I just saw a 64-year-old female patient who casually mentioned that she noted a ‘black shade’ temporarily obscuring her superior field in one eye. How seriously do I take this?
“A chief complaint of transient monocular vision loss (TMVL) should always raise a red flag,” says Kristen Thelen, OD, assistant professor of ophthalmology at Emory Eye Center in Atlanta. “Slow down, and take a detailed look at the patient’s medical history and chief complaint to assess the gravity of the situation.”
There are ample causes of TMVL, but transient ischemic attack (TIA) is the most common. Retinal ischemia can be a result of underlying vascular disease, such as giant cell arteritis (GCA), atherosclerosis or cardiac abnormalities. These conditions can be visually devastating or, worse yet, result in a stroke.
Due to the gravity of these vascular etiologies, evaluate patients with TMVL urgently. “Age is a key factor when determining the most appropriate next step,” Dr. Thelen says. “Patients older than 50 who experience TMVL need a work-up to rule out GCA.”
Asking your patients about jaw claudication, headache and scalp tenderness is important, but even in the absence of symptoms, order blood work in a timely fashion. Also consider cartotid artery disease and listen for bruits in-office as an initial screening.
|A well-timed CTA can rule out an ischemic or hemorrhagic event for your patient. Click image to enlarge.|
Transient vascular events are typically painless and occur within seconds. Patients often describe a progressive “shade” or “curtain” that leads to “dim” or “black” vision. The entire episode usually lasts a few minutes but never more than an hour.
Photopic symptoms such as flashes, jagged lines and colors are rarely associated with vascular occlusive events. Those tend to be more migrainous or caused by retinal traction. “Remember that ocular migraines with visual auras are typically binocular,” Dr. Thelen points out. Showing your patient a picture of a typical migraine aura can help in ruling that diagnosis in or out.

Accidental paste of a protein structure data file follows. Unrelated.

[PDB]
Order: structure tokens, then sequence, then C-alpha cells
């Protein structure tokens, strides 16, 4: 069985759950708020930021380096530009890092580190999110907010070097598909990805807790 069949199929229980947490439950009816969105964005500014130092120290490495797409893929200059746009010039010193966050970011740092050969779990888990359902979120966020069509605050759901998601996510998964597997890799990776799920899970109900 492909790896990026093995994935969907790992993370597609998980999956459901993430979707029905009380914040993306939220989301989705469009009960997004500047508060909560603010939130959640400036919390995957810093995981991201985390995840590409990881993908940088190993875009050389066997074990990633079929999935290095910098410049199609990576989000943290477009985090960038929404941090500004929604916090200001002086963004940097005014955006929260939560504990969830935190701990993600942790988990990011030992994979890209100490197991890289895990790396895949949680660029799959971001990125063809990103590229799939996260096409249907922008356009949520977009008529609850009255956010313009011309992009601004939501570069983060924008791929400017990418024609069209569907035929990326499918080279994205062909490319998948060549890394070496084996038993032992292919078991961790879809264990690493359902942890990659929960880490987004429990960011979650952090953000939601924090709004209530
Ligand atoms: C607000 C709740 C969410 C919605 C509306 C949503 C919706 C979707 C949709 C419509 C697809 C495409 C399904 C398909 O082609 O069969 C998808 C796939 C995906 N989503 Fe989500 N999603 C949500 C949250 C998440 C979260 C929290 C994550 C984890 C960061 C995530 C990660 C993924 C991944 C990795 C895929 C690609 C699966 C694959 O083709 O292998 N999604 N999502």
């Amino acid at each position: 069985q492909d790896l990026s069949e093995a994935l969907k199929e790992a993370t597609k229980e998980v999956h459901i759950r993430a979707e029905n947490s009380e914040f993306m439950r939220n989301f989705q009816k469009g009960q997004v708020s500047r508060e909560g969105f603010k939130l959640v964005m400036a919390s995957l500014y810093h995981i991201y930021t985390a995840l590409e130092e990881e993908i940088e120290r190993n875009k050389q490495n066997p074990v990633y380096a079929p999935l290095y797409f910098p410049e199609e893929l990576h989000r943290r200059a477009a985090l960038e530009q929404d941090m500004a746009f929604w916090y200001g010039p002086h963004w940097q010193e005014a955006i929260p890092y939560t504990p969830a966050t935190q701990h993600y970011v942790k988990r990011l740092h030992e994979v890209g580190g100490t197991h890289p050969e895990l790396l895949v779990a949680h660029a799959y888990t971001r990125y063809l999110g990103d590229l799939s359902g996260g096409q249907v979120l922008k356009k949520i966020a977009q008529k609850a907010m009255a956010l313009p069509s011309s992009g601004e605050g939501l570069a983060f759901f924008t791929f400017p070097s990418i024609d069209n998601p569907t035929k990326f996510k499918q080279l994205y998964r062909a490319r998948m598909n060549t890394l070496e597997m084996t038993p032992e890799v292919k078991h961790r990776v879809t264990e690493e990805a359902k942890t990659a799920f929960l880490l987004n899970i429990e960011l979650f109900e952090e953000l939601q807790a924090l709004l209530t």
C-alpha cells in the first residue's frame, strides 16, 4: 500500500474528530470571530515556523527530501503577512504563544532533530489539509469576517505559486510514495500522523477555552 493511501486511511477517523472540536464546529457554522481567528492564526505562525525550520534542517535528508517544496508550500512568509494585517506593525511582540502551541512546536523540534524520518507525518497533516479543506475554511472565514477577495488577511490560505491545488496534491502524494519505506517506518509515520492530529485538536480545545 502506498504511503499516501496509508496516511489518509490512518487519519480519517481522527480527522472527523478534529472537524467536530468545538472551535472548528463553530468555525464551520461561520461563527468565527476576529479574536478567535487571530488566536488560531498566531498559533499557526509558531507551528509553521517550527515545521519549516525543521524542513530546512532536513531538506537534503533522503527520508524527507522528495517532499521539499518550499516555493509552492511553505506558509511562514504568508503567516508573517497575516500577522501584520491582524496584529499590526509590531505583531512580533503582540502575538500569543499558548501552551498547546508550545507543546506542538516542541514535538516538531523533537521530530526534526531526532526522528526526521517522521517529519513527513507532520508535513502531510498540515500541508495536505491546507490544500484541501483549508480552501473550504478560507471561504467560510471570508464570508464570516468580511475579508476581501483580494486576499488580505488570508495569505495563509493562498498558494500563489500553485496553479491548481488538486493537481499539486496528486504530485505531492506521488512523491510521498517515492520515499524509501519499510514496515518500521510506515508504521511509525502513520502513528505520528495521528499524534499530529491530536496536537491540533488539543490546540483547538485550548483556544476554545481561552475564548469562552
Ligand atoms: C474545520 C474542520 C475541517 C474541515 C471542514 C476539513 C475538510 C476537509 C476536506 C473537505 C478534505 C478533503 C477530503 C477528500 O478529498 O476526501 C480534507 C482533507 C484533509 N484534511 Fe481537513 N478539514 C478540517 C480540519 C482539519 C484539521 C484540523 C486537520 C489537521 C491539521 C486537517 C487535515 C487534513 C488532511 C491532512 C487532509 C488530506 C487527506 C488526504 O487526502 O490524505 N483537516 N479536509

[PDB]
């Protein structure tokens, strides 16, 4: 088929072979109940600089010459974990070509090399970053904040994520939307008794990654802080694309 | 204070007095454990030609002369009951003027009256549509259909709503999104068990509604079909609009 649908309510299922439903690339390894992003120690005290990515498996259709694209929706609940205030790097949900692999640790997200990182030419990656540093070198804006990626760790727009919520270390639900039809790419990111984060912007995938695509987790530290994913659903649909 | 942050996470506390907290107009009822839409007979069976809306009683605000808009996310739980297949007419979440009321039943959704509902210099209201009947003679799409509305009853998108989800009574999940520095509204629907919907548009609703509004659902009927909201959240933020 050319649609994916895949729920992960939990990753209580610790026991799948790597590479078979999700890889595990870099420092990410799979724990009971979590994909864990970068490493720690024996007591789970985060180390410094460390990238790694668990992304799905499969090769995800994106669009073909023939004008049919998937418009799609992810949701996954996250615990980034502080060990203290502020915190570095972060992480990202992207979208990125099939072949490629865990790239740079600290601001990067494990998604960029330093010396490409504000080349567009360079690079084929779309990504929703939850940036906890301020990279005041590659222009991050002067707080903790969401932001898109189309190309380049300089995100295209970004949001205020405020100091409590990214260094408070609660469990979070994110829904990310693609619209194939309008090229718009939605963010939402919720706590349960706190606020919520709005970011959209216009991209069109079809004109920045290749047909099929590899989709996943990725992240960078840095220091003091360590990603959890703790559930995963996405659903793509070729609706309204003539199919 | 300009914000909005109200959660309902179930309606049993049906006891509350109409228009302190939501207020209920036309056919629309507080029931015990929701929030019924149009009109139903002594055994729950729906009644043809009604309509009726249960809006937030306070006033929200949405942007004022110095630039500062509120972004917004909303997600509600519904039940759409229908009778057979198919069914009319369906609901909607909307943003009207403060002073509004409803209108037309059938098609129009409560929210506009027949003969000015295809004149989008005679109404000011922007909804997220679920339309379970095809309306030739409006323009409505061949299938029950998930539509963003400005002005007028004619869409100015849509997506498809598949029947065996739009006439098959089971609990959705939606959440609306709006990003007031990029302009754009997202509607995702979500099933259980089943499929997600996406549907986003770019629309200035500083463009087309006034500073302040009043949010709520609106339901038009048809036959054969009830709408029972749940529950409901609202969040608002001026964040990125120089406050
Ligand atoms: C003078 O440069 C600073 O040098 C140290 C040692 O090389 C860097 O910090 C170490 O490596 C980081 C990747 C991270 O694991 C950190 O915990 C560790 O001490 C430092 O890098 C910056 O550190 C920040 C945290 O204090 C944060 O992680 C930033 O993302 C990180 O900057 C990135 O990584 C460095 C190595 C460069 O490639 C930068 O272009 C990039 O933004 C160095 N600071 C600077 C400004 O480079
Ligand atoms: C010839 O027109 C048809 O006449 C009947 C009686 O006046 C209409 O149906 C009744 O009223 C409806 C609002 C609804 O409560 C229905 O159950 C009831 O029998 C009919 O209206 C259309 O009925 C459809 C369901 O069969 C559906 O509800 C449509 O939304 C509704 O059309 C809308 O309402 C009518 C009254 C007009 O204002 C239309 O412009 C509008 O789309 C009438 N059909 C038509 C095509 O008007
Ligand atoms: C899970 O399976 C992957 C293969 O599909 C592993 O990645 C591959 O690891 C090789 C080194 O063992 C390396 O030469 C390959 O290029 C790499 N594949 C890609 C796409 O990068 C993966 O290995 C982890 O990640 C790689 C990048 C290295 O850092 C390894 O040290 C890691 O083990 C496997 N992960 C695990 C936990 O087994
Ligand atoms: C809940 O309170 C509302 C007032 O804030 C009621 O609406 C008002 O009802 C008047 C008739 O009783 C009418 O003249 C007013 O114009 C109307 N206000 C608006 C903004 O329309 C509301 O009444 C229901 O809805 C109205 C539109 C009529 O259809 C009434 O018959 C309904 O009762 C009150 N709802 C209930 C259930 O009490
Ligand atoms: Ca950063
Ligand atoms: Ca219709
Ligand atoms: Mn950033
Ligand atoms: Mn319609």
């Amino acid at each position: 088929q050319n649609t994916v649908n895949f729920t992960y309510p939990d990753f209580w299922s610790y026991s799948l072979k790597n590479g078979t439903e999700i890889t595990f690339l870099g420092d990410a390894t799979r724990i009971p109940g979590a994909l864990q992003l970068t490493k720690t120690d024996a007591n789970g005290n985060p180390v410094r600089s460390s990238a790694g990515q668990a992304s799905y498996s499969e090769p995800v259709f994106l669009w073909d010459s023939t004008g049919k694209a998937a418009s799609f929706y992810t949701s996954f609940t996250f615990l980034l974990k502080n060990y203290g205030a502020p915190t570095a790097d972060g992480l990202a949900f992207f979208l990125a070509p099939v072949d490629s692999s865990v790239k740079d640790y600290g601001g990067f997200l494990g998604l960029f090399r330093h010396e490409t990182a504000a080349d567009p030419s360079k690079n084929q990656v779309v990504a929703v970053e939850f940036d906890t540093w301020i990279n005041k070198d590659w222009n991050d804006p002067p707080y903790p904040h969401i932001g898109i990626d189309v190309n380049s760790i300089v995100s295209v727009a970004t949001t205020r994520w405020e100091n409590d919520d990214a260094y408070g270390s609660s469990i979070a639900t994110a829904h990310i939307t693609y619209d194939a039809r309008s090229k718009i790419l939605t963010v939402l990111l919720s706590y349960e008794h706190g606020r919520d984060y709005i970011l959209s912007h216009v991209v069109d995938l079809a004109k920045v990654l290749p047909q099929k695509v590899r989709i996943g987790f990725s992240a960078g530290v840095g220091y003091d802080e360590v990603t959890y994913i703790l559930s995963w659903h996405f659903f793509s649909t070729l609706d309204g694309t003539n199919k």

Retinal TIAs, such as branch retinal, central retinal and ophthalmic artery occlusions, have the same mechanism as central nervous system TIAs and carry the same risk of stroke and cardiovascular disease. According to a 2012 study, nearly 25% of patients with acute retinal ischemia had acute brain infarctions.1
“We should refer our TMVL patients with a suspected vascular etiology to a stroke center or hospital emergency department (ED) for a same-day work-up,” Dr. Thelen advises. “We send hemispheric TIAs without a second thought, so we should have the same standard for retinal TIAs.”
Make sure to follow appropriate stroke guidelines. Calling the ED ahead of time and sending patient records always helps, Dr. Thelen adds. The initial work-up will include a CT scan of the brain to rule out bleeding, and labs to rule out GCA. If the patient is a six or higher on the NIH stroke scale, computed tomography angiography (CTA) is usually ordered to rule out large vessel occlusion (i.e., middle cerebral artery stroke). Additional tests include carotid duplex, MRI of the brain and orbits and MRA of the head and neck.
“I connect with the patient a week after sending them to the ED to make sure everything went smoothly,” Dr. Thelen notes. “Patients are typically grateful you sent them for a work-up, and they appreciate the follow-up call as well.” There is usually no need for a follow-up eye exam, so use the phone call as an opportunity to remind them to keep their annual eye appointments.
1. Dattilo M, Newman NJ, Biousse V. Acute retinal arterial ischemia. Ann Eye Sci. 2018; 3:28.